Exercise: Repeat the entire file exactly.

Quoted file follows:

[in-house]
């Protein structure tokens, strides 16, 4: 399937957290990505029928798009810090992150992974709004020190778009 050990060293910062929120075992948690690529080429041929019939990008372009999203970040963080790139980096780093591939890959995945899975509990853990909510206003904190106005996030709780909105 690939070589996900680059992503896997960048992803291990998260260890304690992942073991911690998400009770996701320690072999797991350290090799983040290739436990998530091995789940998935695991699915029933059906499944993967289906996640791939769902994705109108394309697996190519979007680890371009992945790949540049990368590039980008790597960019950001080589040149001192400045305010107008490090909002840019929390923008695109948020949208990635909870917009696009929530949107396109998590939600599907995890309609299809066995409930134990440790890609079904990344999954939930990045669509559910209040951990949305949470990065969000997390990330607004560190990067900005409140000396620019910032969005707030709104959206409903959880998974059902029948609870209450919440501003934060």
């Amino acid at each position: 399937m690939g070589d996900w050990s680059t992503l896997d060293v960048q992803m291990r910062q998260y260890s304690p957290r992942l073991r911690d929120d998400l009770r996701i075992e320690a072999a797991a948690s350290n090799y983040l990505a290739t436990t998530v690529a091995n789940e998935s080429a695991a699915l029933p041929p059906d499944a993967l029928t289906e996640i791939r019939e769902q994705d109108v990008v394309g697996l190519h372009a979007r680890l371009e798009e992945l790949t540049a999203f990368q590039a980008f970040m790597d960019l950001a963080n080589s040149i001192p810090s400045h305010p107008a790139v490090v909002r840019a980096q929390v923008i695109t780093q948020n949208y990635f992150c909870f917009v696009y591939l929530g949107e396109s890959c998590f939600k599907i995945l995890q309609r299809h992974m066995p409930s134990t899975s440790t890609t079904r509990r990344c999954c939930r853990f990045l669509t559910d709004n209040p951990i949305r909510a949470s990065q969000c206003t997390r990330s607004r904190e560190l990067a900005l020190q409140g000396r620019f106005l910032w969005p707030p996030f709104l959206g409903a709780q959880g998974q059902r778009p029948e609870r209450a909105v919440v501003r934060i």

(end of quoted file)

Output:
[in-house]
């Protein structure tokens, strides 16, 4: 399937957290990505029928798009810090992150992974709004020190778009 050990060293910062929120075992948690690529080429041929019939990008372009999203970040963080790139980096780093591939890959995945899975509990853990909510206003904190106005996030709780909105 690939070589996900680059992503896997960048992803291990998260260890304690992942073991911690998400009770996701320690072999797991350290090799983040290739436990998530091995789940998935695991699915029933059906499944993967289906996640791939769902994705109108394309697996190519979007680890371009992945790949540049990368590039980008790597960019950001080589040149001192400045305010107008490090909002840019929390923008695109948020949208990635909870917009696009929530949107396109998590939600599907995890309609299809066995409930134990440790890609079904990344999954939930990045669509559910209040951990949305949470990065969000997390990330607004560190990067900005409140000396620019910032969005707030709104959206409903959880998974059902029948609870209450919440501003934060």
């Amino acid at each position: 399937m690939g070589d996900w050990s680059t992503l896997d060293v960048q992803m291990r910062q998260y260890s304690p957290r992942l073991r911690d929120d998400l009770r996701i075992e320690a072999a797991a948690s350290n090799y983040l990505a290739t436990t998530v690529a091995n789940e998935s080429a695991a699915l029933p041929p059906d499944a993967l029928t289906e996640i791939r019939e769902q994705d109108v990008v394309g697996l190519h372009a979007r680890l371009e798009e992945l790949t540049a999203f990368q590039a980008f970040m790597d960019l950001a963080n080589s040149i001192p810090s400045h305010p107008a790139v490090v909002r840019a980096q929390v923008i695109t780093q948020n949208y990635f992150c909870f917009v696009y591939l929530g949107e396109s890959c998590f939600k599907i995945l995890q309609r299809h992974m066995p409930s134990t899975s440790t890609t079904r509990r990344c999954c939930r853990f990045l669509t559910d709004n209040p951990i949305r909510a949470s990065q969000c206003t997390r990330s607004r904190e560190l990067a900005l020190q409140g000396r620019f106005l910032w969005p707030p996030f709104l959206g409903a709780q959880g998974q059902r778009p029948e609870r209450a909105v919440v501003r934060i």